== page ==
Crossing the Dee

            Her chest felt tight and tired and she was breathless at the top of the stairs. Rushing again. Should have taken the lift but it was so slow. Now the train was late and she needn’t have rushed at all.

          There was a fine mist of rain on the platform drifting in from the sea. She was able to stay dry under the iron-girders of the arched roof, but it was a shame the mountains were shrouded in mist. She wanted them clean, bright and spectacular as they could be, above the valley with the merest curl of dragon’s breath cloud along the river before the sun burnt it away.

She felt nervous and could feel her heartbeat straining against her ribs with more than effort. Would she recognise her grand-daughter after fourteen years? She didn’t even know what they liked to call her. Not Virginia Rose, that was for sure. You couldn’t keep that up for long. There had been no photographs since the baby ones. She didn’t even know whether there were any brothers or sisters.

Of course she would have to tell her parents. Probably should have done so already. But the letter had only arrived this morning. Plenty of time, said her daughter’s waspish voice inside her head. It’s eight o’clock in the evening now. What were you thinking of?  That’s so typical of you!

She had been thinking how wonderful it would be to see her again. What is more, she had been asked not to tell by the girlish hand on the pink scented paper. It had all been planned secretly.  But she’s only fourteen, the voice persisted. Practically grown up these days, from what Ellen read in the newspapers. There was no changing of trains -well, at least not once you got to Euston. Ellen realised she was making excuses.

It seemed that her grand-daughter did know about her then. The annual cards and presents had not been in vain. No thank you letters though. She wondered what excuse her daughter had given for the lack of contact. Infirmity?  But then surely they would have been expected to visit? No, it had to be a darker reason. ‘Not a nice person or ‘didn’t want to know’. ‘Alcoholic’ was probably the most likely, given Ellen’s fondness for a drop of whisky.

She had of course very much ‘wanted to know’. But relations were broken off when Ellen remarried .Not that they had been very good before, ever since the teenage years and the divorce.

The monitor showed another twenty minute delay. She would barely have reached Prestatyn yet. The names of the stops on the coastal line ran through Ellen’s head like a litany. Whenever she made the trip herself, each one increased her sense of relief at returning. She had moved here when her second husband died seven years ago. Until then it had only been a holiday destination.

Everyone said it was a dreadful mistake. Not the remarriage. ‘They’ had been moderately pleased over that, after so long alone. It was the relocation. Retirement, bereavement, and a house move out of the area where she was known. What on earth was she thinking of? They’d give her six months at most. The seaside wasn’t the same in winter, you know.  No, thought Ellen, it was much to be preferred, but she had the sense to keep that thought to herself.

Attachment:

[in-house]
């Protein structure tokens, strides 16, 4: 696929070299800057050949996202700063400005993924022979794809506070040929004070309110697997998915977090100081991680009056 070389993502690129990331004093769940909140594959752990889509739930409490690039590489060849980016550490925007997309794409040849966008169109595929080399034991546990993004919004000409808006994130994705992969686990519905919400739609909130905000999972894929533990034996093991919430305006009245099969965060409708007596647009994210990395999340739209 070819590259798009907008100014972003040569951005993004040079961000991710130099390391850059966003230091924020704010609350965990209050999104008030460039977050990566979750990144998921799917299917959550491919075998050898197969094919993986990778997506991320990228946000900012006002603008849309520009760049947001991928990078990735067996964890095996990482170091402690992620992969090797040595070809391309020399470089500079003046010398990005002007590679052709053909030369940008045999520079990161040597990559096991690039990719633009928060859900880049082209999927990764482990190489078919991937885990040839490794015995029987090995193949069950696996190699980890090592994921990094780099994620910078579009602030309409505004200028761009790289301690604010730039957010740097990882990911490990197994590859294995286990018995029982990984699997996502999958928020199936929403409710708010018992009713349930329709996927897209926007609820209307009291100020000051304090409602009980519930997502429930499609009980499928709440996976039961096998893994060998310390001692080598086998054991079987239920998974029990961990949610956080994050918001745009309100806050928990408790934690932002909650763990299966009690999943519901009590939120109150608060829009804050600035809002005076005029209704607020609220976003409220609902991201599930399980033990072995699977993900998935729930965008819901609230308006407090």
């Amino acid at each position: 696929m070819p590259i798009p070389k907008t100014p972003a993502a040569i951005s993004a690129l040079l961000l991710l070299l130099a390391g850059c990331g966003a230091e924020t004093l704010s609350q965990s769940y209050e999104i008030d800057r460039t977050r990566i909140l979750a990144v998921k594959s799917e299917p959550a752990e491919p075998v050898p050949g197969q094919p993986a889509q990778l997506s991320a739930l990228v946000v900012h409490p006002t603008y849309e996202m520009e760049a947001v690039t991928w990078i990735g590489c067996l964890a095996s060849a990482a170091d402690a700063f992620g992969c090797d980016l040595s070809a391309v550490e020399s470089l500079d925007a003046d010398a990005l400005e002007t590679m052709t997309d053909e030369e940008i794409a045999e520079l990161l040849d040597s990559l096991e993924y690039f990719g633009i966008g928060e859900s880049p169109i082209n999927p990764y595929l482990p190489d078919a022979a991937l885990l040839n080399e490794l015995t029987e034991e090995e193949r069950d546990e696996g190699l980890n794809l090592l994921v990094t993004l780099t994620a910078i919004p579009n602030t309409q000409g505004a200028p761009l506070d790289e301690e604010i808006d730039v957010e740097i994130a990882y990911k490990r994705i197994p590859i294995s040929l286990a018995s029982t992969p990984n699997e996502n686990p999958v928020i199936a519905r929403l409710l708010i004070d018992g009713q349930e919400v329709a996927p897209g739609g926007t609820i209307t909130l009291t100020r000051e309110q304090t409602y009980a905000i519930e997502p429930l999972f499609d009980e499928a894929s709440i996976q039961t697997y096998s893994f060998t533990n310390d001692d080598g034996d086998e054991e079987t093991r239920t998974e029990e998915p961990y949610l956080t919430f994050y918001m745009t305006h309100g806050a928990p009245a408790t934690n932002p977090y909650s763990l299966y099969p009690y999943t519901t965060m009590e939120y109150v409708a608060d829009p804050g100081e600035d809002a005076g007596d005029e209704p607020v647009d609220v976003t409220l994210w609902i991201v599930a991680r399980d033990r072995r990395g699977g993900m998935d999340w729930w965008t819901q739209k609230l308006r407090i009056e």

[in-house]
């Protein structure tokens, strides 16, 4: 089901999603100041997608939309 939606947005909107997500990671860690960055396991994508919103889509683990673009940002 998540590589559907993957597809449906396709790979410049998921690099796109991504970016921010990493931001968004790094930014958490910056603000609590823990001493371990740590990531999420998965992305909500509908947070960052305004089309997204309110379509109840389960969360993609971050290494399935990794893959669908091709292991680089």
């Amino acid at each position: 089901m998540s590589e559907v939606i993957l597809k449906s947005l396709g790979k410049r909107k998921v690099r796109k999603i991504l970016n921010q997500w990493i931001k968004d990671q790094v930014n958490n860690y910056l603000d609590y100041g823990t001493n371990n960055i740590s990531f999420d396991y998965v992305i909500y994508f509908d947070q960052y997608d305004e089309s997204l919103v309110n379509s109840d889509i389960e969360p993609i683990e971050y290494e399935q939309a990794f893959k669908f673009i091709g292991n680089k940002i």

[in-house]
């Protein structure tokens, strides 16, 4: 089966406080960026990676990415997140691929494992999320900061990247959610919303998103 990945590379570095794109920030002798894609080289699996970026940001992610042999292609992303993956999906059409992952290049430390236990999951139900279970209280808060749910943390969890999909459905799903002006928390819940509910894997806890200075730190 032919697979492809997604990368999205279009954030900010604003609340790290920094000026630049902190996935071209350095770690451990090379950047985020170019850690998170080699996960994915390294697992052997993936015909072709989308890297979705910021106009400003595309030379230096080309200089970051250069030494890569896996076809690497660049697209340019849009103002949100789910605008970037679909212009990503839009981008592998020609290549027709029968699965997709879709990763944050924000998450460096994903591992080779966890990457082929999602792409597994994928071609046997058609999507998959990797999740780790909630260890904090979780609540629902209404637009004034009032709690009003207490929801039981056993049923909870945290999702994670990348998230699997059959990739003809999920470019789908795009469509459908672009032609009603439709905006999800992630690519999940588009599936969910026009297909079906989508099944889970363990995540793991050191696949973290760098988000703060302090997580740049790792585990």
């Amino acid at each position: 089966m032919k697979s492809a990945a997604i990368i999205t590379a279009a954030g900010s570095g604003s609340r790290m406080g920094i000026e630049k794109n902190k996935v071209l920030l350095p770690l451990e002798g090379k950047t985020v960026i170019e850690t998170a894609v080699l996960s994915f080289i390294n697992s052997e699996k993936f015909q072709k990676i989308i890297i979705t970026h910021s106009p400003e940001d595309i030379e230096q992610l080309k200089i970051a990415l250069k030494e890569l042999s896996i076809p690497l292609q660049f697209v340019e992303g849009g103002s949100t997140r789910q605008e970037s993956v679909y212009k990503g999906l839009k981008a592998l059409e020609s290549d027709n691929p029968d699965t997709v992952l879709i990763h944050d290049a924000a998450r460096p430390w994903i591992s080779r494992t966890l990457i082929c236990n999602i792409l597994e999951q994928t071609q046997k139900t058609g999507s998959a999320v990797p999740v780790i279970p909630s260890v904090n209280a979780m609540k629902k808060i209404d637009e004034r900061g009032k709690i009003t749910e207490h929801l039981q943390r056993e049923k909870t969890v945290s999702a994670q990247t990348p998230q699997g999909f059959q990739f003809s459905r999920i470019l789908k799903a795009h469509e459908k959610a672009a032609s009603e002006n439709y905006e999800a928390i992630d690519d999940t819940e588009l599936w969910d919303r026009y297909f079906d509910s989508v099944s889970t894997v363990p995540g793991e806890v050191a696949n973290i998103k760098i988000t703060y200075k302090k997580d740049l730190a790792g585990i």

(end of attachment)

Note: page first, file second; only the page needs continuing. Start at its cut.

There were worse things than loneliness and she longed for the peace of the sea and the mountains where she was less well known. Not to have to answer any more questions. Especially about V.R. She had surprised herself by telling such brazen lies about her grand-daughter. Made up a whole curriculum vitae in fact. Visits away were fabricated with the greatest of ease. But it was hard to disguise the fact that none were ever returned. Everyone else seemed to have such perfect families, talked about their grandchildren all the time, even went on holiday with them….

So she had crossed the Dee. Just as her grand-daughter was doing tonight. Like hundreds of others seeking escape and refuge in Wales. She didn’t know the reason for this particular flight but, if the girl was anything like her mother at fourteen, she could imagine the sparks beginning to fly. Well, she could provide a safe refuge for a little while. A holiday in Wales, just as Ellen had always imagined, despite the lack of any response to her approaches as the years passed by. Even after her husband died.  And the worst thing was Ellen had no idea why.

In the end she had to stop wondering and thinking. The only way she could bear the pain of yet another Christmas faced with the blank wall of silence was to put photographs away and try to pretend it had never happened and there was no Virginia Rose and never had been. No soft little baby she had once held in her arms with awe. No clean smelling baby skin and damp curls after the joy of bath time. It was not entirely successful, of course, but easier with new friends – well, acquaintances, really.